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Which of the following 0.1 M aqueous solution will have the lowest freezing point ?

1) Glucose 2) Urea 3) NaCl 4) K2SO4

How to relate Molarity with freezing point ? Should I use the relation Kf = MR(Tf)2/1000Hv

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closed as off-topic by Geoff Hutchison, Todd Minehardt, Klaus-Dieter Warzecha, jerepierre, ringo Apr 8 '16 at 1:37

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Let's say we have some ice.

Beautiful structure. Ice stays solid at some temperatures because of its neat, tight lattice. Ice stacks this over and over until there's no more ice left to stack.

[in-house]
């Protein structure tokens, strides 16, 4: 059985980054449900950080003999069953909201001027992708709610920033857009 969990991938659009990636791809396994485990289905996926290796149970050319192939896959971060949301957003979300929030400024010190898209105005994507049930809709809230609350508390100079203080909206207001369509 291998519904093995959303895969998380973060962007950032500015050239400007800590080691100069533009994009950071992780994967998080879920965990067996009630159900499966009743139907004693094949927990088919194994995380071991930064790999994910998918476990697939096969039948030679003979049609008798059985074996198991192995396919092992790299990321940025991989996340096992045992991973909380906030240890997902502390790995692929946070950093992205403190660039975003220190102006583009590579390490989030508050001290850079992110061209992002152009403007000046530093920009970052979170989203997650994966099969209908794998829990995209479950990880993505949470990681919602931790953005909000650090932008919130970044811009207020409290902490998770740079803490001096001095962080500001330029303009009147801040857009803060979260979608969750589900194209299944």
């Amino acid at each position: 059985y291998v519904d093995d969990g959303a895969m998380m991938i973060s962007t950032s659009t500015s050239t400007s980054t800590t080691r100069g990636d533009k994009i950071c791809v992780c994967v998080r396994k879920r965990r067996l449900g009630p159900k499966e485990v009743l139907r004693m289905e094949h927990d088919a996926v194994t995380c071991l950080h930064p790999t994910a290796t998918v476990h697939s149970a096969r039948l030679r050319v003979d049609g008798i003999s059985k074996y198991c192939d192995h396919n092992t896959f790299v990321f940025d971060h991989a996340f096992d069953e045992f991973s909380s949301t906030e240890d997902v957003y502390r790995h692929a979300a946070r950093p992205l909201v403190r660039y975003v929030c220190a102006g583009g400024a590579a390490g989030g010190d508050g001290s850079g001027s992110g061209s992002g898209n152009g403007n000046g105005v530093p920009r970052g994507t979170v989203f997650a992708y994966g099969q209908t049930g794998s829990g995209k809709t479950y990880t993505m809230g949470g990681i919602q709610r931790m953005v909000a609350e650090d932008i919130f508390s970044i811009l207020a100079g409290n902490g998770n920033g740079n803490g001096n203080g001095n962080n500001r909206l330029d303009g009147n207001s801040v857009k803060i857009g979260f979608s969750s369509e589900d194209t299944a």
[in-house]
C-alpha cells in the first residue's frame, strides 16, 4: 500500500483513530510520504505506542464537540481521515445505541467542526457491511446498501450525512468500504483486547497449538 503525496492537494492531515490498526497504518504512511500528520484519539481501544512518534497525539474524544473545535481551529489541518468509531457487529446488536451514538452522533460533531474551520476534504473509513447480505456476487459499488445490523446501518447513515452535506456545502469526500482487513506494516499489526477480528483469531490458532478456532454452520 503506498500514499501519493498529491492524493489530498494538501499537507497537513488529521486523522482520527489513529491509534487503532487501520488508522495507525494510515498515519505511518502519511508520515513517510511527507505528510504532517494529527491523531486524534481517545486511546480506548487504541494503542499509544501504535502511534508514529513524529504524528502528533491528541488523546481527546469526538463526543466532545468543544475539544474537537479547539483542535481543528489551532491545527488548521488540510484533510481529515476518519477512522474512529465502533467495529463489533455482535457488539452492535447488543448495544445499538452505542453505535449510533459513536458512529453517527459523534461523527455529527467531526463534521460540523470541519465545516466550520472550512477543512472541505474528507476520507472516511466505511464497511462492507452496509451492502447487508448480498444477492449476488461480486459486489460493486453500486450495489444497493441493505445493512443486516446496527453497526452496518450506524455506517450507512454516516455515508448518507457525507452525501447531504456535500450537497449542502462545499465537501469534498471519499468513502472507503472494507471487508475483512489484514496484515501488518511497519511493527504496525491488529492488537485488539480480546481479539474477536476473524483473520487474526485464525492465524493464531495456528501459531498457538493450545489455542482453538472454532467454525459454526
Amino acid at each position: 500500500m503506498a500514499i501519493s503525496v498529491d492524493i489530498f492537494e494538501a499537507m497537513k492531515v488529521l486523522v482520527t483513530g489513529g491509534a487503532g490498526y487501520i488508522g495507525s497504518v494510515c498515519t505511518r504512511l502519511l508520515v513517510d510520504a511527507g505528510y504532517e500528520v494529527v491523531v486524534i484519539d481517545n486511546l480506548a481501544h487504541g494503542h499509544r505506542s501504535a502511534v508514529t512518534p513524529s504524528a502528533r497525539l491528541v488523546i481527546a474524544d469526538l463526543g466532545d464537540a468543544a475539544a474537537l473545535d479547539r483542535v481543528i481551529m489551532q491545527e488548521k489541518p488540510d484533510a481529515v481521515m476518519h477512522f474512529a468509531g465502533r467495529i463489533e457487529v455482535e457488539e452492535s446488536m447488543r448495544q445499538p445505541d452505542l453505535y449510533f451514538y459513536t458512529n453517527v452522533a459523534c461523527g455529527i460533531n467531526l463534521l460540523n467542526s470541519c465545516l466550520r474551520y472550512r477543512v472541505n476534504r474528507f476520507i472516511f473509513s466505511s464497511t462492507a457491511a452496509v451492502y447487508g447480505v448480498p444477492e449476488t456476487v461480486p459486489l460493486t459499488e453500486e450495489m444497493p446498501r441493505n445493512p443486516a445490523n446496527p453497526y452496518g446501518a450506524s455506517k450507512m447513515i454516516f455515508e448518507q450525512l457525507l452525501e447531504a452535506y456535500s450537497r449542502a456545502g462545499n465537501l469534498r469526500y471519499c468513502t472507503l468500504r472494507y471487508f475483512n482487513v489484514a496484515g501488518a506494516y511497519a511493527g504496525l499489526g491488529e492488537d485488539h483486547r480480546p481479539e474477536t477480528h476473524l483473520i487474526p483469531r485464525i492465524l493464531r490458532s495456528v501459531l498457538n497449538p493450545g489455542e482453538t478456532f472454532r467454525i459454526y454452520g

If I were to put a lot of ions between this stack, the stack might bend or even break; it isn't as reinforcing as it once was. The stack isn't as durable anymore, so we would expect it to melt a lot easier - there's too much structural stress for it to be a solid.

The freezing point of solutions depends, at least in this case, on how much dissociation occurs. If we can push more ions into solution, it's going to have a harder time making a sturdy lattice - a harder time freezing.

$\ce{C6H6O6 -> C6H6O6}$ It doesn't dissociate at all.

I'm not sure how much urea dissociates, but I assume it would be like glucose.

$\ce{NaCl -> Na+ + Cl-}$ It dissociates into 2 ions.

$\ce{K2SO4 -> K+ + K+ + SO4^{2-}}$ It dissociates into 3 ions.

$\ce{K2SO4}$ dissociates the most, so it's freezing point is lowest. Hope this helps!

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